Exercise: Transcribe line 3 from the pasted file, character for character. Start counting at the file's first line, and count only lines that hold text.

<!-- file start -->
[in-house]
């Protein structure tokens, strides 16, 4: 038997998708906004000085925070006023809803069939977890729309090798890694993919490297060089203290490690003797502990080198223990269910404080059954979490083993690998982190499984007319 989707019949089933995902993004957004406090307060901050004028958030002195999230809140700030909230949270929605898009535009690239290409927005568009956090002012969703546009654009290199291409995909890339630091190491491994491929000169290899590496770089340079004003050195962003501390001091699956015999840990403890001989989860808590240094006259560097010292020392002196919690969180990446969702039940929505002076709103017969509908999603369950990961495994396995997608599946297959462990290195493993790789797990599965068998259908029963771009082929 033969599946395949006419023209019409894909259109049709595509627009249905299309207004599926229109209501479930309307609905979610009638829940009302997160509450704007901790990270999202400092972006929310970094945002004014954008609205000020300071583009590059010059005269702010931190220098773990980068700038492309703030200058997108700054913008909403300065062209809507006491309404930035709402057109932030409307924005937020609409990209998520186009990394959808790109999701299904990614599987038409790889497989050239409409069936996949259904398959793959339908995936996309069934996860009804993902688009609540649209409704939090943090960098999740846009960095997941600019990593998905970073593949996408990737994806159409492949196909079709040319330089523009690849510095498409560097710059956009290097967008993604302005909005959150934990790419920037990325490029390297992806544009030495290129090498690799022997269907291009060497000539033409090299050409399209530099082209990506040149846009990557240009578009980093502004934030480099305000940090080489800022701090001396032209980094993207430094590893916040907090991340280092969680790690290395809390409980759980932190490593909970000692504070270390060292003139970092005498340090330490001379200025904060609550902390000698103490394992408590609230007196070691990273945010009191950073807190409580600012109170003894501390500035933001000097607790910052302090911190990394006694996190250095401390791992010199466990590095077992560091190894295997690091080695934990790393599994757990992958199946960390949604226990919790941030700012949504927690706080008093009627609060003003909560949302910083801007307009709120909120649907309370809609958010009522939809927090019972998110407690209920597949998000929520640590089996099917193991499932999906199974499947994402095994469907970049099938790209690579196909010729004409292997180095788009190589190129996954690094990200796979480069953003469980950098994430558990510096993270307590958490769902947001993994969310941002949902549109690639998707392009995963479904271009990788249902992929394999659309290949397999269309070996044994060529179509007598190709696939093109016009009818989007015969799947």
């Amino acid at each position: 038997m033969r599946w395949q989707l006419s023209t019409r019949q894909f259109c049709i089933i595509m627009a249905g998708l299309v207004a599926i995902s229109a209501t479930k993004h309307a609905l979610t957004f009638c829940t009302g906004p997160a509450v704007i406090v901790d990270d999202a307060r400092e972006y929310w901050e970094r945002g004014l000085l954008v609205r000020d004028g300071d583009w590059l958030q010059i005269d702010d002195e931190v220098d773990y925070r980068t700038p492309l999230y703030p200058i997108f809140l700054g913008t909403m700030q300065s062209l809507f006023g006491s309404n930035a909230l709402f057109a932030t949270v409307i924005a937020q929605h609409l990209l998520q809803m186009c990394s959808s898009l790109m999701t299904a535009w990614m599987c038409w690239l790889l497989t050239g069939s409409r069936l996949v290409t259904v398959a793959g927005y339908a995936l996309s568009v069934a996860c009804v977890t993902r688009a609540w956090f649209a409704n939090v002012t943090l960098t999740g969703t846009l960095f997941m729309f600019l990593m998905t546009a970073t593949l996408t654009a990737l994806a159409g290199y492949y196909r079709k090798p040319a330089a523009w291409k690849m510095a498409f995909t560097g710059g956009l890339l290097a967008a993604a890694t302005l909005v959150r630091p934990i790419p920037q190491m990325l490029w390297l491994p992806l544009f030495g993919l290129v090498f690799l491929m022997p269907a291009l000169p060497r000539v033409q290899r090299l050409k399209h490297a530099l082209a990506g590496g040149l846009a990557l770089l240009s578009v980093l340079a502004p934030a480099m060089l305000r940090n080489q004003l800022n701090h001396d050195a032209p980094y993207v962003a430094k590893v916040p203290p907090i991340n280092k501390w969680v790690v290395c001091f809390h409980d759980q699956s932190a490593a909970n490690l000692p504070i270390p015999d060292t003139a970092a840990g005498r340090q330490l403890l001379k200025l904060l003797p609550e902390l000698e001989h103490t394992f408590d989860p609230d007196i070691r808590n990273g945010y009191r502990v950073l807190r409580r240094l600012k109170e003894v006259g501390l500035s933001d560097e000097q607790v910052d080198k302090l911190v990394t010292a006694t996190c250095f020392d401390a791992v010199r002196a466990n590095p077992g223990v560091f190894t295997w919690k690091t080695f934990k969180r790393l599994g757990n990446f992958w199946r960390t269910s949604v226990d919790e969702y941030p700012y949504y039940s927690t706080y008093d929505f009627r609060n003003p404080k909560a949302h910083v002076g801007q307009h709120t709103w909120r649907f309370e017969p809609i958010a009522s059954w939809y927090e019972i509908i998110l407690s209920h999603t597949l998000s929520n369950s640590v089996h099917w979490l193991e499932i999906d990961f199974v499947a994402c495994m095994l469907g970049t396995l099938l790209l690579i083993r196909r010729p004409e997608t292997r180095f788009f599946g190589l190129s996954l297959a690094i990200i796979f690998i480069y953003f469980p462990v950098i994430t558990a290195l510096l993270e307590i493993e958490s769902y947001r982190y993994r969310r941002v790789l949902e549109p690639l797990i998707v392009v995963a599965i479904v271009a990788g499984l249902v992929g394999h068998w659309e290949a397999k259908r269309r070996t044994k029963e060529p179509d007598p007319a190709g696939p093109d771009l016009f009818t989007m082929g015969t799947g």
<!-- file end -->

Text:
């Amino acid at each position: 038997m033969r599946w395949q989707l006419s023209t019409r019949q894909f259109c049709i089933i595509m627009a249905g998708l299309v207004a599926i995902s229109a209501t479930k993004h309307a609905l979610t957004f009638c829940t009302g906004p997160a509450v704007i406090v901790d990270d999202a307060r400092e972006y929310w901050e970094r945002g004014l000085l954008v609205r000020d004028g300071d583009w590059l958030q010059i005269d702010d002195e931190v220098d773990y925070r980068t700038p492309l999230y703030p200058i997108f809140l700054g913008t909403m700030q300065s062209l809507f006023g006491s309404n930035a909230l709402f057109a932030t949270v409307i924005a937020q929605h609409l990209l998520q809803m186009c990394s959808s898009l790109m999701t299904a535009w990614m599987c038409w690239l790889l497989t050239g069939s409409r069936l996949v290409t259904v398959a793959g927005y339908a995936l996309s568009v069934a996860c009804v977890t993902r688009a609540w956090f649209a409704n939090v002012t943090l960098t999740g969703t846009l960095f997941m729309f600019l990593m998905t546009a970073t593949l996408t654009a990737l994806a159409g290199y492949y196909r079709k090798p040319a330089a523009w291409k690849m510095a498409f995909t560097g710059g956009l890339l290097a967008a993604a890694t302005l909005v959150r630091p934990i790419p920037q190491m990325l490029w390297l491994p992806l544009f030495g993919l290129v090498f690799l491929m022997p269907a291009l000169p060497r000539v033409q290899r090299l050409k399209h490297a530099l082209a990506g590496g040149l846009a990557l770089l240009s578009v980093l340079a502004p934030a480099m060089l305000r940090n080489q004003l800022n701090h001396d050195a032209p980094y993207v962003a430094k590893v916040p203290p907090i991340n280092k501390w969680v790690v290395c001091f809390h409980d759980q699956s932190a490593a909970n490690l000692p504070i270390p015999d060292t003139a970092a840990g005498r340090q330490l403890l001379k200025l904060l003797p609550e902390l000698e001989h103490t394992f408590d989860p609230d007196i070691r808590n990273g945010y009191r502990v950073l807190r409580r240094l600012k109170e003894v006259g501390l500035s933001d560097e000097q607790v910052d080198k302090l911190v990394t010292a006694t996190c250095f020392d401390a791992v010199r002196a466990n590095p077992g223990v560091f190894t295997w919690k690091t080695f934990k969180r790393l599994g757990n990446f992958w199946r960390t269910s949604v226990d919790e969702y941030p700012y949504y039940s927690t706080y008093d929505f009627r609060n003003p404080k909560a949302h910083v002076g801007q307009h709120t709103w909120r649907f309370e017969p809609i958010a009522s059954w939809y927090e019972i509908i998110l407690s209920h999603t597949l998000s929520n369950s640590v089996h099917w979490l193991e499932i999906d990961f199974v499947a994402c495994m095994l469907g970049t396995l099938l790209l690579i083993r196909r010729p004409e997608t292997r180095f788009f599946g190589l190129s996954l297959a690094i990200i796979f690998i480069y953003f469980p462990v950098i994430t558990a290195l510096l993270e307590i493993e958490s769902y947001r982190y993994r969310r941002v790789l949902e549109p690639l797990i998707v392009v995963a599965i479904v271009a990788g499984l249902v992929g394999h068998w659309e290949a397999k259908r269309r070996t044994k029963e060529p179509d007598p007319a190709g696939p093109d771009l016009f009818t989007m082929g015969t799947g």